Let’s take a historic look at one of each that are still with us today.
In 1794, in a Boston shipyard, the keel was laid for a most unusual ship which was completed in 1797. She was named the USS Constitution by none other than Founding Father and first President George Washington. She was designed to be long and narrow, as foreign navies had more ships than our newly founded country, so she had to be fast and maneuverable and built to hold 40 or more very heavy guns. Her side planking was dense southern oak from Georgia, and her sides were 21 inches thick. Her bolts and breastworks of solid copper were forged by none other than Paul Revere. She was some 204 feet long and 43 feet wide. A most beautiful ship.
The War of 1812 and the Battle With HMS Guerriere
It was August 19th, 1812, when the USS Constitution found herself in the north Atlantic some 400 miles southeast of Halifax, Nova Scotia, when she encountered a British frigate, the HMS Guerriere, who was on it’s way to Halifax for refitting as the ship was badly in need of it; having been taken by the British from the French back in 1806. The two ships engaged each other. The Guerriere had turned a couple of times and fired cannons at the Constitution, none of which did any damage, but noticing one literally bounce off the ship’s thick sides, an American sailor is reported to have exclaimed, “Huzzah, her sides are made of iron!” The name “Ironsides” would stick with her for the rest of history.
After catching up to the Guerriere, the Constitution came close and proceeded to open fire as the Guerriere did the same. The Constitution received little damage, however the mizzenmast (third mast) of the Guerriere fell and soon after so did the rest of her masts, rendering her unmaneuverable and helpless. The Captain and Officers of the USS Constitution graciously accepted the surrender of the British crew and set sail for Boston. (Author’s interesting note: This battle occurred and the HMS Guerriere went down not very far in nautical terms from where the Titanic would sink 100 years later.)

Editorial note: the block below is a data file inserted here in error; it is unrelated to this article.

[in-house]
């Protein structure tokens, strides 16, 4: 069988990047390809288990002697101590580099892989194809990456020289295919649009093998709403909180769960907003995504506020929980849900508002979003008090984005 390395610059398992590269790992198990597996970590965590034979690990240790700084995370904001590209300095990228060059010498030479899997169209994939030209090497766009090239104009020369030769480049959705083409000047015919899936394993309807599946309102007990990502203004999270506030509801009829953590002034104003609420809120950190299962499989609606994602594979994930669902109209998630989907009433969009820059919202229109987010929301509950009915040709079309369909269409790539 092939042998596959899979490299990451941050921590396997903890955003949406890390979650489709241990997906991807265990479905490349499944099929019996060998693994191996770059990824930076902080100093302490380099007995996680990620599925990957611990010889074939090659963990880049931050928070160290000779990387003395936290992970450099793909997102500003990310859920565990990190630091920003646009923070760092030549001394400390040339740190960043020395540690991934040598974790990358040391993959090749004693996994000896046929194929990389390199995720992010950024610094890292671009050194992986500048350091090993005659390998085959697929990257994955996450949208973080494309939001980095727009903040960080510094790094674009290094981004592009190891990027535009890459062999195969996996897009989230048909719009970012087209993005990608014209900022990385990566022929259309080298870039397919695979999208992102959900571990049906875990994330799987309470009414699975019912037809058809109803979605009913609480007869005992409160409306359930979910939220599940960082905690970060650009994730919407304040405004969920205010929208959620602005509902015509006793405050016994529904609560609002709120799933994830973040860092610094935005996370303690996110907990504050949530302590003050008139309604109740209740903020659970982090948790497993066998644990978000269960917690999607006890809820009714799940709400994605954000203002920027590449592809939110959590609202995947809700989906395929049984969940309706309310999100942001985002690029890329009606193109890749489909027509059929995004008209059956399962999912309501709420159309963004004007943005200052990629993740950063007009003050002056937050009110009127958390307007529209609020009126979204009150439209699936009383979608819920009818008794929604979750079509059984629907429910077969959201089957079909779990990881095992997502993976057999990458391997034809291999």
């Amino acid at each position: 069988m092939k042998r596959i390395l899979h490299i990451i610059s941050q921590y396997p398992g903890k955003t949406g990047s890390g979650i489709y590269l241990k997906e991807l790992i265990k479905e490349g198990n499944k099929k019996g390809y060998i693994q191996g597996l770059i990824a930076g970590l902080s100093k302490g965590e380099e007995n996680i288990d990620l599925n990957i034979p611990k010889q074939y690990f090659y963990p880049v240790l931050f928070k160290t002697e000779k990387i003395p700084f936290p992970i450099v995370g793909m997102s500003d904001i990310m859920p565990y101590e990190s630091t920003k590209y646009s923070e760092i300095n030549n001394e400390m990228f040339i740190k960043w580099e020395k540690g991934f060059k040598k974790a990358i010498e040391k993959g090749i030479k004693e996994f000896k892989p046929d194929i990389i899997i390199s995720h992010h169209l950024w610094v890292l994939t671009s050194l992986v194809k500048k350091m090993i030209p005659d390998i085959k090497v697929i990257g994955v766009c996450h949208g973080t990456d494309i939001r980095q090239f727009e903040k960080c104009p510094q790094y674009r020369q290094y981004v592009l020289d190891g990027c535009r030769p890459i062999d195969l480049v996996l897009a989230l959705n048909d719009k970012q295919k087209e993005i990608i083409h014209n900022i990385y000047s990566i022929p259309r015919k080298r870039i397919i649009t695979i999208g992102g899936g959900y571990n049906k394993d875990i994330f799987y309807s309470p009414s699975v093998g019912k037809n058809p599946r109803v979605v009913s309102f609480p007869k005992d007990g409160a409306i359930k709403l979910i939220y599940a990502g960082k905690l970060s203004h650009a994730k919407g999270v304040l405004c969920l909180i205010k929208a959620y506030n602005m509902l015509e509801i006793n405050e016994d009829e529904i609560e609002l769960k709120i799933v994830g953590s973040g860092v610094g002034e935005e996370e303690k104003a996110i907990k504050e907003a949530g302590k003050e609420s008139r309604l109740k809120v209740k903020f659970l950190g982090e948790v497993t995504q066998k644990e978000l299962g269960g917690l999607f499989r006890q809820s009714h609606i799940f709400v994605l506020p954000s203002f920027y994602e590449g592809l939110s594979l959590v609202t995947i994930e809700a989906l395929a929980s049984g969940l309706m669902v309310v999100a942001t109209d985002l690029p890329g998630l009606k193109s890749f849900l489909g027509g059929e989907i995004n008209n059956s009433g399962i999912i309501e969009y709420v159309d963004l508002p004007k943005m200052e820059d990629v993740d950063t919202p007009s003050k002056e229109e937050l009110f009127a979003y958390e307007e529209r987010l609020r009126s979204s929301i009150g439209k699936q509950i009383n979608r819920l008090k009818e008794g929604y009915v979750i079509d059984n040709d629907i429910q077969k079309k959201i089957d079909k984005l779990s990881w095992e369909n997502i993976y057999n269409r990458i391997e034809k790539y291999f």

By 1830, Old Ironsides was considered well, old. For a 30 plus year old ship, it was normal for the Navy to render her either to be refitted or scrapped. The estimated cost for refitting was some $157,000.00. At that time, on September 14th, 1830, a Boston newspaper reported in error that she was to be scrapped. The people of Boston were not happy to read this. Then only two days later, published in the same newspaper was a very moving poem by none other than Oliver Wendell Holmes.
Aye tear her tattered ensign down
long has it waved on high,
And many an eye has danced to see
That banner in the sky;
Beneath it rung the battle shout,
And burst the cannon’s roar;–
The meteor of the ocean air
Shall sweep the clouds no more.
Her deck, once red with heroes’ blood,
Where knelt the vanquished foe,
When winds were hurrying o’er the flood,
And waves were white below,
No more shall feel the victor’s tread,
Or know the conquered knee;–
The harpies of the shore shall pluck
The eagle of the sea!
Oh, better that her shattered hulk
Should sink beneath the wave;
Her thunders shook the mighty deep,
And there should be her grave;
Nail to the mast her holy flag,
Set every threadbare sail,
And give her to the god of storms,
The lightning and the gale!
Oliver Wendell Holmes, September 16, 1830